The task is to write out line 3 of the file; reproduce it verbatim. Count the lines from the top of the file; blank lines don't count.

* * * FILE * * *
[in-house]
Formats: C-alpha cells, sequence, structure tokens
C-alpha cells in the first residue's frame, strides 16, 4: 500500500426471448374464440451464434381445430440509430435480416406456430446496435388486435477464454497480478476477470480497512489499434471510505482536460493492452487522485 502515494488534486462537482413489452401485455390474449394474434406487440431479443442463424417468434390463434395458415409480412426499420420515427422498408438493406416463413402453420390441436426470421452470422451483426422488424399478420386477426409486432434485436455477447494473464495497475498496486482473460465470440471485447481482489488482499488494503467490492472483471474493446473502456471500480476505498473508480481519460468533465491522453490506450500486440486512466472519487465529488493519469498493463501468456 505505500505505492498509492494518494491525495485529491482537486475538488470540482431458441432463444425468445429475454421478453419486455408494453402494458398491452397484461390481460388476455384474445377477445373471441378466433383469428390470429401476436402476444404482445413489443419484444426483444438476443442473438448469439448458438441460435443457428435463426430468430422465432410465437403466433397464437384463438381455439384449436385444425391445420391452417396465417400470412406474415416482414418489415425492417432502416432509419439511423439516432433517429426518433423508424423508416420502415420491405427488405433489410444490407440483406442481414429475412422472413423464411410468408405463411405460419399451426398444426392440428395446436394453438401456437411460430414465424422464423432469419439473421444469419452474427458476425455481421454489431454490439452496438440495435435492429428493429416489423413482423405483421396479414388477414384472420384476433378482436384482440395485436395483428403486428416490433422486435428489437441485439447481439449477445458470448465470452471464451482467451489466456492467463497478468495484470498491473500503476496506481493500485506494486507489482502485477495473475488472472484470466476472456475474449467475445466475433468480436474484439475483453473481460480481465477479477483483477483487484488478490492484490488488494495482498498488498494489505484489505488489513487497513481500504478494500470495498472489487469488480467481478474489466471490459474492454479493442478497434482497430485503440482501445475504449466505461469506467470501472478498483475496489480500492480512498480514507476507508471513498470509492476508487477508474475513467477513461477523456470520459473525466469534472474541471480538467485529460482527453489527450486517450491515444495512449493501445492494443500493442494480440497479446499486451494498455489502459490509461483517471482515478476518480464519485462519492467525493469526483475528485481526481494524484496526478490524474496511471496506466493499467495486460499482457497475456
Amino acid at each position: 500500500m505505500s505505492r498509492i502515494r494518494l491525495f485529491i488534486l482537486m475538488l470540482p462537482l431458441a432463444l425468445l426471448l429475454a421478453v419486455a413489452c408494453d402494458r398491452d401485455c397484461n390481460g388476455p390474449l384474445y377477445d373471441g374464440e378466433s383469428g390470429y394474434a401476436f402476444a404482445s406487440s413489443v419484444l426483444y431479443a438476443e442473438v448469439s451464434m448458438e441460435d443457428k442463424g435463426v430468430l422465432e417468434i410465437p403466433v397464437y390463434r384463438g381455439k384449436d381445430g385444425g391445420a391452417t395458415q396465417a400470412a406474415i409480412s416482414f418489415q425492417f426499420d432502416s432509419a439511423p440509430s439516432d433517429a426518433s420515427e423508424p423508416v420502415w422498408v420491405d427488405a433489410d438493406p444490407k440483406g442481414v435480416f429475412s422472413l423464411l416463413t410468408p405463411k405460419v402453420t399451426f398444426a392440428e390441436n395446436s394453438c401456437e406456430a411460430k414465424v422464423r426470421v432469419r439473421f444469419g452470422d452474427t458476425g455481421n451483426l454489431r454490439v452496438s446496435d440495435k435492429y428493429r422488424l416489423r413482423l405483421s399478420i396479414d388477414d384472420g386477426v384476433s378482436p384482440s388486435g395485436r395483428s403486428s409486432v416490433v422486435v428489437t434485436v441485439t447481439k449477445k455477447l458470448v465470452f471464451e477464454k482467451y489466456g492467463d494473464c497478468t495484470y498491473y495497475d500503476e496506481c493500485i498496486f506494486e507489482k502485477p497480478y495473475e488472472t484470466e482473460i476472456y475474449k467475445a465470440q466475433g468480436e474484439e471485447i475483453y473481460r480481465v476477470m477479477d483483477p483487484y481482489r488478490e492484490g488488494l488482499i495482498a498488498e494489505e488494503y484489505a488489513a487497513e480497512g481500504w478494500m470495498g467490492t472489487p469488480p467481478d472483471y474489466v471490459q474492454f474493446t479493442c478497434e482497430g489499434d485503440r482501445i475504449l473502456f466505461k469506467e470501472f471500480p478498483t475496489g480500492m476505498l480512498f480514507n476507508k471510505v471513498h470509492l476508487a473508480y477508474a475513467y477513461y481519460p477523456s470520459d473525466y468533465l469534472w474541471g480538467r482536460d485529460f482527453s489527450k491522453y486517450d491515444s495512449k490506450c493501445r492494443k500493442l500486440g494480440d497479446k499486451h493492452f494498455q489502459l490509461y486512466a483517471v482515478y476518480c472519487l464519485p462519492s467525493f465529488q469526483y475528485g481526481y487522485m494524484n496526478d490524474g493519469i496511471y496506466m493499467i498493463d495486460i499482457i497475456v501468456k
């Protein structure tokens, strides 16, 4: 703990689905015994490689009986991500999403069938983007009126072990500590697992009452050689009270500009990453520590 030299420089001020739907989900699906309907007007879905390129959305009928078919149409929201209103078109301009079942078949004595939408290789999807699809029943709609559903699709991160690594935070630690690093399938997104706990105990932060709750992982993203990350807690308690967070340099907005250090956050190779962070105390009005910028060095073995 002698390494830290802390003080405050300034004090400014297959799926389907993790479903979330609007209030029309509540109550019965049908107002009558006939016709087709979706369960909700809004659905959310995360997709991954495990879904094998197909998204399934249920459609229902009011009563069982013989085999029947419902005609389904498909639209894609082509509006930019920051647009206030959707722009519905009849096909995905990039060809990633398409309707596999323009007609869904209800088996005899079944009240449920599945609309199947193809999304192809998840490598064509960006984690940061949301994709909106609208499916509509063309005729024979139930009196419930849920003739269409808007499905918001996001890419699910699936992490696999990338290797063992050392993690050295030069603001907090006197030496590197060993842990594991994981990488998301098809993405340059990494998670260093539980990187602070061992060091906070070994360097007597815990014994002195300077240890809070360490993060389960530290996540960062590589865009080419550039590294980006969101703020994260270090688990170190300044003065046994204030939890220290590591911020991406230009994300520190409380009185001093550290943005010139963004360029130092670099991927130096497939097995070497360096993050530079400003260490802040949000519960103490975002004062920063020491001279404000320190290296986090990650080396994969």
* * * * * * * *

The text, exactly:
C-alpha cells in the first residue's frame, strides 16, 4: 500500500426471448374464440451464434381445430440509430435480416406456430446496435388486435477464454497480478476477470480497512489499434471510505482536460493492452487522485 502515494488534486462537482413489452401485455390474449394474434406487440431479443442463424417468434390463434395458415409480412426499420420515427422498408438493406416463413402453420390441436426470421452470422451483426422488424399478420386477426409486432434485436455477447494473464495497475498496486482473460465470440471485447481482489488482499488494503467490492472483471474493446473502456471500480476505498473508480481519460468533465491522453490506450500486440486512466472519487465529488493519469498493463501468456 505505500505505492498509492494518494491525495485529491482537486475538488470540482431458441432463444425468445429475454421478453419486455408494453402494458398491452397484461390481460388476455384474445377477445373471441378466433383469428390470429401476436402476444404482445413489443419484444426483444438476443442473438448469439448458438441460435443457428435463426430468430422465432410465437403466433397464437384463438381455439384449436385444425391445420391452417396465417400470412406474415416482414418489415425492417432502416432509419439511423439516432433517429426518433423508424423508416420502415420491405427488405433489410444490407440483406442481414429475412422472413423464411410468408405463411405460419399451426398444426392440428395446436394453438401456437411460430414465424422464423432469419439473421444469419452474427458476425455481421454489431454490439452496438440495435435492429428493429416489423413482423405483421396479414388477414384472420384476433378482436384482440395485436395483428403486428416490433422486435428489437441485439447481439449477445458470448465470452471464451482467451489466456492467463497478468495484470498491473500503476496506481493500485506494486507489482502485477495473475488472472484470466476472456475474449467475445466475433468480436474484439475483453473481460480481465477479477483483477483487484488478490492484490488488494495482498498488498494489505484489505488489513487497513481500504478494500470495498472489487469488480467481478474489466471490459474492454479493442478497434482497430485503440482501445475504449466505461469506467470501472478498483475496489480500492480512498480514507476507508471513498470509492476508487477508474475513467477513461477523456470520459473525466469534472474541471480538467485529460482527453489527450486517450491515444495512449493501445492494443500493442494480440497479446499486451494498455489502459490509461483517471482515478476518480464519485462519492467525493469526483475528485481526481494524484496526478490524474496511471496506466493499467495486460499482457497475456